The usefulness of a good sampler in your production toolkit can’t be underestimated. It’s great for everything from developing your own custom sounds to consolidating your favorite samples into a single instrument. Back in the ’80s, dance and hip-hop pioneers could put together an entire track using a hardware sampler with just 2 MB of memory (that’s MB not GB). On it they’d have all of their drum samples, bass and keyboard sounds, even guitar phrases and backing vocals. Working this way, with just a few MIDI sound modules and very limited RAM really forced you to be creative, to write solid beats and killer songs. Unlike today, you weren’t in a position to dazzle listeners with layers upon layers of neatly produced sounds because, frankly, you just didn’t have the tools (such as one of our modern super computers). Instead, you had to focus on the basics, where every part that you played was integral to your song’s arrangement. You couldn’t waste an iota of your sampler’s memory.

There’s a lesson to be learned here. It’s such a privilege to have all this production power in our computers and at our fingertips, but having all of this power is no guarantee that we’ll be able to write good music. As an exercise in my Producing Music with Reason course, I demonstrate the unbridled power of Reason’s NN-XT Sampler and what you can do with it when you truly understand how to milk it for all it’s worth. Students generally find the lesson to be an eye opener, but because it’s such a different way of working and thinking about arranging it can be a confusing lesson. So, in addition to the online lesson material, and the assigned reading, I’m posting a nine minute video that follows me through the entire process of constructing a custom NN-XT patch.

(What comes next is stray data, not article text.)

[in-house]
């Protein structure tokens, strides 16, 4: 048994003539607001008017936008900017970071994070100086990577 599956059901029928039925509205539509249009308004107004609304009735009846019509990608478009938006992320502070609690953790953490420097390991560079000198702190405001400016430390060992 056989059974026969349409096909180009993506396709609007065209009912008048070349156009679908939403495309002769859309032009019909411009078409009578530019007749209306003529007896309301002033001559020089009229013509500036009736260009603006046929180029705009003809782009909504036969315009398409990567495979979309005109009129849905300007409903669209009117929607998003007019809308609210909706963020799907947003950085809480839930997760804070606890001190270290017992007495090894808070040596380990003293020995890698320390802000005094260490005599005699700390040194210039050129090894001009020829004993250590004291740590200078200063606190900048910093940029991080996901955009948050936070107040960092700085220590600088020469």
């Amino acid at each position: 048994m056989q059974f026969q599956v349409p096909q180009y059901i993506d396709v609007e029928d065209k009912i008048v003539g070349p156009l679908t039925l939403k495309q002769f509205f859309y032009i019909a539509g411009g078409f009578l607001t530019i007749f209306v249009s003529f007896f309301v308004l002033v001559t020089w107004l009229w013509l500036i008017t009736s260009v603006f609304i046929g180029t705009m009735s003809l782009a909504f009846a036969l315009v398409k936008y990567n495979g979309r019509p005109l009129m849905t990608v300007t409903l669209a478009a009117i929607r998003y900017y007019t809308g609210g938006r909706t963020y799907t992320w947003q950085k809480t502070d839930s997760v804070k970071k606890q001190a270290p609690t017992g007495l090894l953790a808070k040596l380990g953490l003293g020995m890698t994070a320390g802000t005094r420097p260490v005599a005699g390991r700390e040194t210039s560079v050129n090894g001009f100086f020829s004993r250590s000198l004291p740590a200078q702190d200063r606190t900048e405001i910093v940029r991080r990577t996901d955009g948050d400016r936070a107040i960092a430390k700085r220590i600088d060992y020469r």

Those of us that ran up a credit card bill in the late ’80s and early ’90s buying just one Akai or Roland sampler for around $2,000, well, we were determined to get the most out of our new hardware. We had excellent incentive, we had to write a “hit” to pay off our credit card bill. There’s much less incentive nowadays, beyond the personal challenge, to write an entire track using just a sampler. But, I’d strongly encourage you to give it a try because besides the fact that it’s a lot of fun it will force you to learn a sampler inside and out and to stretch your production chops and think in new ways.

Now, here’s an idea: Imagine if you will that you’ve been caught in a temporal vortex and transported back in time to 1988 and the only way for you to get back home is to write a satisfactorily slamming beat with your Akai S950 sampler and 2 MB of memory. Now there’s a challenge, are you up for it?

Here’s my attempt to get back to the present, written entirely using Reason’s NN-XT sampler and a few effects devices. And, just to make things even more realistic, I did this in Reason Adapted, the very limited features version of Reason 5 (The Reason file will open in any new version of Reason). Click here to play hear the MP3 mix or download the actual Reason song file here.

STUDY MUSIC PRODUCTION WITH BERKLEE ONLINE